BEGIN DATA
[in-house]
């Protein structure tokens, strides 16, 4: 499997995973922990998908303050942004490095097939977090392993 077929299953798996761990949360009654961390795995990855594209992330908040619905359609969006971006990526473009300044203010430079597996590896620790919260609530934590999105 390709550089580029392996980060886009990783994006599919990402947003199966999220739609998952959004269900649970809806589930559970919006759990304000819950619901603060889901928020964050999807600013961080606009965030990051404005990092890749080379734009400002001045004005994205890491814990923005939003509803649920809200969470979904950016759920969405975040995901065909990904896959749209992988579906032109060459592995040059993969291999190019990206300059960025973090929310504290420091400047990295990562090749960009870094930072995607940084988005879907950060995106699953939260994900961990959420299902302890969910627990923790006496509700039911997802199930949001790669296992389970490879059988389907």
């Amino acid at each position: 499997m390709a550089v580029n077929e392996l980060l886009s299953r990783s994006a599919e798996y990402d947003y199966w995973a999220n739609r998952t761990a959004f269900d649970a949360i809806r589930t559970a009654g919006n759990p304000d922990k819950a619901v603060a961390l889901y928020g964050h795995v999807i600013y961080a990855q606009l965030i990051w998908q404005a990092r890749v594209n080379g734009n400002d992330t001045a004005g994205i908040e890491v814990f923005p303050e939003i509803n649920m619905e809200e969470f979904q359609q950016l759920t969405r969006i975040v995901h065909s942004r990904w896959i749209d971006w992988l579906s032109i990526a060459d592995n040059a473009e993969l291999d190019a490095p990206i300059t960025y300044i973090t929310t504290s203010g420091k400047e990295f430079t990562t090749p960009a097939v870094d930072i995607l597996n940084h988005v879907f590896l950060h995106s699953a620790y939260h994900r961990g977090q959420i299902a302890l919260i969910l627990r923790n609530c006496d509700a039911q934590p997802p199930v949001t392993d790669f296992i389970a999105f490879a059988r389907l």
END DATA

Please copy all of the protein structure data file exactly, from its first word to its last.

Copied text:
[in-house]
């Protein structure tokens, strides 16, 4: 499997995973922990998908303050942004490095097939977090392993 077929299953798996761990949360009654961390795995990855594209992330908040619905359609969006971006990526473009300044203010430079597996590896620790919260609530934590999105 390709550089580029392996980060886009990783994006599919990402947003199966999220739609998952959004269900649970809806589930559970919006759990304000819950619901603060889901928020964050999807600013961080606009965030990051404005990092890749080379734009400002001045004005994205890491814990923005939003509803649920809200969470979904950016759920969405975040995901065909990904896959749209992988579906032109060459592995040059993969291999190019990206300059960025973090929310504290420091400047990295990562090749960009870094930072995607940084988005879907950060995106699953939260994900961990959420299902302890969910627990923790006496509700039911997802199930949001790669296992389970490879059988389907």
């Amino acid at each position: 499997m390709a550089v580029n077929e392996l980060l886009s299953r990783s994006a599919e798996y990402d947003y199966w995973a999220n739609r998952t761990a959004f269900d649970a949360i809806r589930t559970a009654g919006n759990p304000d922990k819950a619901v603060a961390l889901y928020g964050h795995v999807i600013y961080a990855q606009l965030i990051w998908q404005a990092r890749v594209n080379g734009n400002d992330t001045a004005g994205i908040e890491v814990f923005p303050e939003i509803n649920m619905e809200e969470f979904q359609q950016l759920t969405r969006i975040v995901h065909s942004r990904w896959i749209d971006w992988l579906s032109i990526a060459d592995n040059a473009e993969l291999d190019a490095p990206i300059t960025y300044i973090t929310t504290s203010g420091k400047e990295f430079t990562t090749p960009a097939v870094d930072i995607l597996n940084h988005v879907f590896l950060h995106s699953a620790y939260h994900r961990g977090q959420i299902a302890l919260i969910l627990r923790n609530c006496d509700a039911q934590p997802p199930v949001t392993d790669f296992i389970a999105f490879a059988r389907l």